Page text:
De La Tierra. A painting of a spanish conquistador riding a horse in the wilderness.

Upcoming Exhibition

De La Tierra

De la Tierra: Reflections of Place in the Upper Río Grande showcases multiple generations of Hispano families and communities who played a role in shaping the region’s cultural identity. They forged deep connections with the lands and waters of the Upper Río Grande and its tributaries by introducing animals, goods, and customs creating a unique cultural blend that is still seen in the vibrant energy and rich history of this dynamic landscape and its communities that call it home.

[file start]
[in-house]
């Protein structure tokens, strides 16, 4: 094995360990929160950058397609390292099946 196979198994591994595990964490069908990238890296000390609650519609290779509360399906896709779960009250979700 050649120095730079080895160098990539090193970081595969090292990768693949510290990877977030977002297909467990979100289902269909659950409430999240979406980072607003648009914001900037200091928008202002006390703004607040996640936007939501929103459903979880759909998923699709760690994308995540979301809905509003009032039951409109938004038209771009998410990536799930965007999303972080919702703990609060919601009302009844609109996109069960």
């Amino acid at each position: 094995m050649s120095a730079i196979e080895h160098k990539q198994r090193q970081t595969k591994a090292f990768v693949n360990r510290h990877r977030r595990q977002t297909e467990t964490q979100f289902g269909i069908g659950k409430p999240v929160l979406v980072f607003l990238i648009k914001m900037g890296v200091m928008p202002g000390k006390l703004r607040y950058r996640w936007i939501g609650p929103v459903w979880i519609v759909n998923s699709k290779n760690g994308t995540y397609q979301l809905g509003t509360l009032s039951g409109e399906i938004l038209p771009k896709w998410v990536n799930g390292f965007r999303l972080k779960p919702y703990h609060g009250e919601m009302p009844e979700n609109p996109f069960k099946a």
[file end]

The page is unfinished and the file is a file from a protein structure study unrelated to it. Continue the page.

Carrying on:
De la Tierra: Reflections of Place in the Upper Río Grande illustrates the rich history and culture of Southern Colorado and Northern New Mexico through art, music, dance, and historical objects that have defined a community across generations. Home to the Ute, Apache, Cheyenne, Comanche, Diné, and Puebloan peoples, this region is a site of diverse and often contentious cultural exchanges since the late 16th century. These exchanges – involving Spanish-speaking settlers, other European immigrants, and Native Americans – have resulted in a rich tapestry of customs and traditions that continue to shape the area's identity.


"Northern New Mexico and Southern Colorado constituted the northernmost frontier of the Spanish Empire and later Mexico...Isolated from the rest of New Spain, the people living in this region formed a compact group. The blending of cultures — Spanish and Native American — resulted in a unique Hispano identity that many artists continue to reference in their work."

Lucha Martínez de Luna, Associate Curator of Hispano, Chicano, Latino History and Culture